Many Android Devices Had a Pre-Installed Backdoor, Google Reveals

Android phones were spotted to have Triada as a preloaded backdoor in 2017

Android phones had a pre-installed framework backdoor that made them vulnerable even before they hit stores, Google revealed in a detailed study on Thursday. The story starts with the “Triada family” of trojans that was first discovered early in 2016. The Mountain View, California-headquartered company initially removed Triada samples from all Android devices using Google Play Protect. But in 2017, it was found that Triada evolved and ultimately became a preloaded backdoor on Android devices. Notably, the latest phones aren’t likely to be affected by what has been discovered by Google. The vulnerability did have an impact on various models in the past, though.

Security researchers at Kaspersky highlighted the presence of Triada back in 2016 when it was noted as a rooting trojan designed to exploit hardware after getting elevated privileges. The key aim of the trojan was found to install apps that could be used to send spam and display ads. Google implemented detection through its Play Protect to remove Triada samples.

However, as per a blog post detailing the backdoor access, Google’s in-house researchers in 2017 spotted a backdoored log function version of Triada that was used to download and install modules. The preloaded log function was importantly placed in the system section that wasn’t noticed by many smartphone manufacturers at the initial stage.

“Triada was inconspicuously included in the system image as third-party code for additional features requested by the OEMs,” wrote Lukasz Siewierski from Android Security and Privacy team at Google in the blog post. “This highlights the need for thorough ongoing security reviews of system images before the device is sold to the users as well as any time they get updated over-the-air (OTA).”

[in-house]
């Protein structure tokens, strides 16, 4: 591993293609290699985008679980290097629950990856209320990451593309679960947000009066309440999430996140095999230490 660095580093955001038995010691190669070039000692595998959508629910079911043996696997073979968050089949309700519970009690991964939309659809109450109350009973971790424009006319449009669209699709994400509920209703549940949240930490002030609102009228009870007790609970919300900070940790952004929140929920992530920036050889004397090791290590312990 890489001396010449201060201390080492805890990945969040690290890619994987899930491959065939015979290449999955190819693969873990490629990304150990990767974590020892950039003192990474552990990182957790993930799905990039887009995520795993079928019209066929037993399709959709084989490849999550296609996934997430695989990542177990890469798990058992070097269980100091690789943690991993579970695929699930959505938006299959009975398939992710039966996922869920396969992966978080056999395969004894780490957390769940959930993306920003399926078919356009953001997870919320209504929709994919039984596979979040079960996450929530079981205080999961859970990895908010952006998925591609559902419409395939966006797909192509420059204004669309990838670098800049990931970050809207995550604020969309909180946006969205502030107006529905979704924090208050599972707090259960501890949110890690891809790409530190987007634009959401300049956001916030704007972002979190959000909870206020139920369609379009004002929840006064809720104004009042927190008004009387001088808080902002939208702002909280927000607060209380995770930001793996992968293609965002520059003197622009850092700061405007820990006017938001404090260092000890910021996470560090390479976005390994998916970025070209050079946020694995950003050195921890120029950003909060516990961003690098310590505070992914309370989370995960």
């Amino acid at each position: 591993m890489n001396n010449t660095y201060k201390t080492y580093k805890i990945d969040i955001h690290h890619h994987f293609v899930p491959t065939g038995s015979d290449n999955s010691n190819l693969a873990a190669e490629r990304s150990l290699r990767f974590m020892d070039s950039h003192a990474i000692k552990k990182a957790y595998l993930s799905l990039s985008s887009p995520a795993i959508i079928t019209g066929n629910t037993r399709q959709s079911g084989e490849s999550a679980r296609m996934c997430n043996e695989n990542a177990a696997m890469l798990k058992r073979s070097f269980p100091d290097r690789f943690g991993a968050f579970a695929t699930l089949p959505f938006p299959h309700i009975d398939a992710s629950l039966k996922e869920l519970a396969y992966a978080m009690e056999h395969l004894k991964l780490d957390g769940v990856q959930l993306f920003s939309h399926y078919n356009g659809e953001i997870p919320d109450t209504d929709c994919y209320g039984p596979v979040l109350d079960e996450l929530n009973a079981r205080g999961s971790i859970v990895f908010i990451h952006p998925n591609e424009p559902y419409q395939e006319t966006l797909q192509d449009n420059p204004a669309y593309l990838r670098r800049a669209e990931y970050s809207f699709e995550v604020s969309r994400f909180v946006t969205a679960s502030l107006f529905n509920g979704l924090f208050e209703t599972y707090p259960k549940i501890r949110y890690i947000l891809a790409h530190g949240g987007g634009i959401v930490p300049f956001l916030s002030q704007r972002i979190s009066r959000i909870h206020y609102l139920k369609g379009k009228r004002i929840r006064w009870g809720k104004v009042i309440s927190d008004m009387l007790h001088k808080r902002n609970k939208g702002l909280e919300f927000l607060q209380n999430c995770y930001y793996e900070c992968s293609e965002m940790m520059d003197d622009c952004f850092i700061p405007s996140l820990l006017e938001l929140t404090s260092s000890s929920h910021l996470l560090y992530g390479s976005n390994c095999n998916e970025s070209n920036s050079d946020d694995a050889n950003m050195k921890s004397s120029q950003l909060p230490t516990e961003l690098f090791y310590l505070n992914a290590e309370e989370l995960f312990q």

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Google worked with original equipment manufacturers (OEMs) and provided them with instructions to remove the threat from devices. It also eventually pushed OTA updates to reduce the spread of pre-installed Triada variants and removed infections from the affected phones.

It is worth noting here that Google hasn’t mentioned the names of devices that had the questionable backdoor access. However, security firm Dr. Web in a report published in late July 2017 revealed that several Android devices had Triada within their firmware. The devices including Leagoo M5 Plus, Leagoo M8, Nomu S10, and Nomu S20. Moreover, Google confirmed the findings of the Dr. Web report.

To ensure the security of devices, Google is claimed to have provided OEMs with a “Build Test Suite” that helps them examine Android ROMs before launching the hardware publicly and scan for malware like Triada to reduce their impact.



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